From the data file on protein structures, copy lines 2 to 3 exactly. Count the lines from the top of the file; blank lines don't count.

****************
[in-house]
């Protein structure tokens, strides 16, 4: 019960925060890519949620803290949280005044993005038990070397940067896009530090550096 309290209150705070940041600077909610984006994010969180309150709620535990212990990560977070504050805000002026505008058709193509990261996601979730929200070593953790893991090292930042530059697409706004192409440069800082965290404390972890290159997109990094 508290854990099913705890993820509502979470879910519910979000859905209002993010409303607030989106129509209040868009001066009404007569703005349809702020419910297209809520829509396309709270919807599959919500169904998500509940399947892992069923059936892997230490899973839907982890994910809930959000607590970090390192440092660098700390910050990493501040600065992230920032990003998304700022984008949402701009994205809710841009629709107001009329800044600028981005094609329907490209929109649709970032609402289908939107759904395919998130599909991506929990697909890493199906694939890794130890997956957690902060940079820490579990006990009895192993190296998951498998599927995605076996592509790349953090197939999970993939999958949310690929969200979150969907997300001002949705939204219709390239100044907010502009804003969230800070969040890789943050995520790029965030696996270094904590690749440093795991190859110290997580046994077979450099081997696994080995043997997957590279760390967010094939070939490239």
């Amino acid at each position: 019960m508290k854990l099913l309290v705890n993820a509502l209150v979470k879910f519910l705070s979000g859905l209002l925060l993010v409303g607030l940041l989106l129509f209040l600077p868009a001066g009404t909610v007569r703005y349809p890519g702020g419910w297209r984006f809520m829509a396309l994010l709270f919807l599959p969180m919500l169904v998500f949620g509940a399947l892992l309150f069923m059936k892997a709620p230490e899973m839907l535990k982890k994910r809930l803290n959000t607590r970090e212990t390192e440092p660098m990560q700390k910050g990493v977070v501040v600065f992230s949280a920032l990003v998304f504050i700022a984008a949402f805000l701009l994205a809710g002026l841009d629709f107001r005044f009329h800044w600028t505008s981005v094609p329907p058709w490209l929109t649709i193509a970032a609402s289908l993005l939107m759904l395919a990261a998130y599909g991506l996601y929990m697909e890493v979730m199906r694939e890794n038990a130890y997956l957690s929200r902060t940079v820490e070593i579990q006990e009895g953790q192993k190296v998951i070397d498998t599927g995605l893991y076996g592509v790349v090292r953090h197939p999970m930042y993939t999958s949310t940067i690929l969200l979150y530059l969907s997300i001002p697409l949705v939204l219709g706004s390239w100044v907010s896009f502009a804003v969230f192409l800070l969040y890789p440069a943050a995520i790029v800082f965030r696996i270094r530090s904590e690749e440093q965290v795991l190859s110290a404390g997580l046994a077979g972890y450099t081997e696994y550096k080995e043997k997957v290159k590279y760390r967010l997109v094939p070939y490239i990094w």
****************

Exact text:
């Protein structure tokens, strides 16, 4: 019960925060890519949620803290949280005044993005038990070397940067896009530090550096 309290209150705070940041600077909610984006994010969180309150709620535990212990990560977070504050805000002026505008058709193509990261996601979730929200070593953790893991090292930042530059697409706004192409440069800082965290404390972890290159997109990094 508290854990099913705890993820509502979470879910519910979000859905209002993010409303607030989106129509209040868009001066009404007569703005349809702020419910297209809520829509396309709270919807599959919500169904998500509940399947892992069923059936892997230490899973839907982890994910809930959000607590970090390192440092660098700390910050990493501040600065992230920032990003998304700022984008949402701009994205809710841009629709107001009329800044600028981005094609329907490209929109649709970032609402289908939107759904395919998130599909991506929990697909890493199906694939890794130890997956957690902060940079820490579990006990009895192993190296998951498998599927995605076996592509790349953090197939999970993939999958949310690929969200979150969907997300001002949705939204219709390239100044907010502009804003969230800070969040890789943050995520790029965030696996270094904590690749440093795991190859110290997580046994077979450099081997696994080995043997997957590279760390967010094939070939490239």
């Amino acid at each position: 019960m508290k854990l099913l309290v705890n993820a509502l209150v979470k879910f519910l705070s979000g859905l209002l925060l993010v409303g607030l940041l989106l129509f209040l600077p868009a001066g009404t909610v007569r703005y349809p890519g702020g419910w297209r984006f809520m829509a396309l994010l709270f919807l599959p969180m919500l169904v998500f949620g509940a399947l892992l309150f069923m059936k892997a709620p230490e899973m839907l535990k982890k994910r809930l803290n959000t607590r970090e212990t390192e440092p660098m990560q700390k910050g990493v977070v501040v600065f992230s949280a920032l990003v998304f504050i700022a984008a949402f805000l701009l994205a809710g002026l841009d629709f107001r005044f009329h800044w600028t505008s981005v094609p329907p058709w490209l929109t649709i193509a970032a609402s289908l993005l939107m759904l395919a990261a998130y599909g991506l996601y929990m697909e890493v979730m199906r694939e890794n038990a130890y997956l957690s929200r902060t940079v820490e070593i579990q006990e009895g953790q192993k190296v998951i070397d498998t599927g995605l893991y076996g592509v790349v090292r953090h197939p999970m930042y993939t999958s949310t940067i690929l969200l979150y530059l969907s997300i001002p697409l949705v939204l219709g706004s390239w100044v907010s896009f502009a804003v969230f192409l800070l969040y890789p440069a943050a995520i790029v800082f965030r696996i270094r530090s904590e690749e440093q965290v795991l190859s110290a404390g997580l046994a077979g972890y450099t081997e696994y550096k080995e043997k997957v290159k590279y760390r967010l997109v094939p070939y490239i990094w």